Dust Mite Allergy

by Carol Gomes

Dust mite allergy is a result of an adverse reaction, developed towards dust mites. Dust mites are relatives of spiders and are microscopic organisms. They are not visible to the naked eye. They flourish in humid and warm environments and approximately a few million of them are inhabitants of dust-invaded furnishings, clothes and bedding. Inhalation of the decay remnant instigates an allergic reaction. Residues of the decay of the mites or their feces are contagious and results in sneezing, running nose or allergic rhinitis, itchy, watery eyes and breathlessness.

Minimizing dust mite at the home level is the initial step for intervention. Sensitization is the method by which there is an identity crisis, faced by the immune system. It mistakes the residue for an invader an attacks the same by producing immunoglobulin E, an antibody. These antibodies stimulate the synthesis of histamine, an inflammatory chemical that results in the inflammation of sinus, eyes, lungs and nose, thereby resulting in sneezing, wheezing and running nose. Dust mite allergy can be mild or severe with pain in the face, nasal congestion, postnasal drip and inflamed blue skin under the eyes.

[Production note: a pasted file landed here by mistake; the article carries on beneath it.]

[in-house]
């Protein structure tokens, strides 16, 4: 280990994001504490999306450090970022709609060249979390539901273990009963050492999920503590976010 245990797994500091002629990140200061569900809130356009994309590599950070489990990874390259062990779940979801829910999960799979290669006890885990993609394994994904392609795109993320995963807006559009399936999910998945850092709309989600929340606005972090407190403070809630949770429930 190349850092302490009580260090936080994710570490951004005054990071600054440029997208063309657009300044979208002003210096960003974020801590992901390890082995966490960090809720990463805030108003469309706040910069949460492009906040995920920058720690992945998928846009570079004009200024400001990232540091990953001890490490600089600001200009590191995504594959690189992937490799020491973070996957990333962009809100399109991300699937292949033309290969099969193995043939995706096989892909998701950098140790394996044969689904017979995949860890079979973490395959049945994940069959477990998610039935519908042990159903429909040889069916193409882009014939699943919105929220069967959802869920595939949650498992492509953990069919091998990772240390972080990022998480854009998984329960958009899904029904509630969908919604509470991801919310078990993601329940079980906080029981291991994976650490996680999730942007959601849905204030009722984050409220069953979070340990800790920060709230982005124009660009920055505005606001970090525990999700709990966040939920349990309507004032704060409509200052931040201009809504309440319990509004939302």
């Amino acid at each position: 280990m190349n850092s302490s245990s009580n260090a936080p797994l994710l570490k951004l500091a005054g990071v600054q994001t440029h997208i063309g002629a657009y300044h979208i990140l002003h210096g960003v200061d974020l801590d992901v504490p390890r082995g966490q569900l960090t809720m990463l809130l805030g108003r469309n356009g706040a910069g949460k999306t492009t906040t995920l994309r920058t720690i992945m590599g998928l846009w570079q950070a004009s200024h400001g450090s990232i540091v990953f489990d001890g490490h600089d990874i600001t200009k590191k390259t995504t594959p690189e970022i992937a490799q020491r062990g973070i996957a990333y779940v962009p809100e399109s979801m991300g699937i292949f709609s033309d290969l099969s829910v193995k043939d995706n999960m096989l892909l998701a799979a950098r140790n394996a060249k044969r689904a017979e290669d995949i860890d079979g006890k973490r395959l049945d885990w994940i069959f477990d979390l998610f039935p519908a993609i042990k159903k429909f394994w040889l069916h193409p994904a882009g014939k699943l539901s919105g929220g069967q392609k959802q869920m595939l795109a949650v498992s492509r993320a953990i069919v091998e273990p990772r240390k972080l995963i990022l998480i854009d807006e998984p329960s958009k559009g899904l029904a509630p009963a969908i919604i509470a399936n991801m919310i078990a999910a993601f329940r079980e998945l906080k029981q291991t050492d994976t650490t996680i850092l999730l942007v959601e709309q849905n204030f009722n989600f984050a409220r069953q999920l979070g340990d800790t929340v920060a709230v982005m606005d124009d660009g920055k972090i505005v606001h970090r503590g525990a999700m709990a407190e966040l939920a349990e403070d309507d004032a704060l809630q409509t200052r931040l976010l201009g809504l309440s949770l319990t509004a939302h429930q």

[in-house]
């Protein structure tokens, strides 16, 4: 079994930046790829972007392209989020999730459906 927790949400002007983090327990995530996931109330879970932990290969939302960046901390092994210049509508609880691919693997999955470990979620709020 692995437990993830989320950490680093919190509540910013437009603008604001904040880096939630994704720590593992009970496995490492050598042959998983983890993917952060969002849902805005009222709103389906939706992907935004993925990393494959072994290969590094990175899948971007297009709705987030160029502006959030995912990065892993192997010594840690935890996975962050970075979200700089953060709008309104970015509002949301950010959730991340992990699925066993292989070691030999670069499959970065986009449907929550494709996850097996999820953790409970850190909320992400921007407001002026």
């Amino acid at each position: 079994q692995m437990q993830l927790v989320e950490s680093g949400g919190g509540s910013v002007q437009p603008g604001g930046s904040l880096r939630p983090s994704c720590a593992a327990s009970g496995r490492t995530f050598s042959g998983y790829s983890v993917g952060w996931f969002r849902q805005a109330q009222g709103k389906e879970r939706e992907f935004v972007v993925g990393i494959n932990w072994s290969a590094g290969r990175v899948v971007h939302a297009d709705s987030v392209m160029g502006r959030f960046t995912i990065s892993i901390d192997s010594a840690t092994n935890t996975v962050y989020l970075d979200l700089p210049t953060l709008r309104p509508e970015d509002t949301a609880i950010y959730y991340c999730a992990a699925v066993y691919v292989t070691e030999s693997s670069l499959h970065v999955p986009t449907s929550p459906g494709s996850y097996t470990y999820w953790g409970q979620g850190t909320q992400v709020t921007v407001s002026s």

Patients with asthma experience a severity in the condition with dust mite allergy. Shortness of breath, wheezing and congestion of the lungs, due to the constriction of the airways are seen to occur. Asthmatic attacks are common, especially in the nights, due to infection from the bed. Extreme cleanliness is vital for keeping dust mites at bay.

Keeping a clean bedroom with hygienically washed bedding plays an important role in avoiding an allergic reaction. Medications provided for hay fever is beneficial for providing relief to inflammation. Antihistamines and nasal corticosteroid sprays are helpful. Decongestants containing cromolyn sodium is helpful. Corticosteroids, short acting beta-2 agonists, long acting beta-2 agonists and long acting bronchodilators are recommended for asthmatic reactions, in response to dust mite allergy.

Desensitization to dust mites is prescribed by physicians through immunotherapy or allergy shots, in case of uncontrollable symptoms, such as watery eyes or rhinitis. Extract of dust mite in dosages of once or twice a week is provided. On stabilizing, it is injected once in four weeks. Complete elimination is difficult, though precautionary measures prove useful. Synthetic bed covers are helpful. Covers that are impermeable to allergens are preferred to envelop the mattress and other bedding. Stuffed toys that are washable and easy to maintain are preferred. An air conditioner helps in keeping the humidity low. 30-50% humidity is beneficial.

Warning: The reader of this article should exercise all precautionary measures while following instructions on the home remedies from this article. Avoid using any of these products if you are allergic to it. The responsibility lies with the reader and not with the site or the writer.
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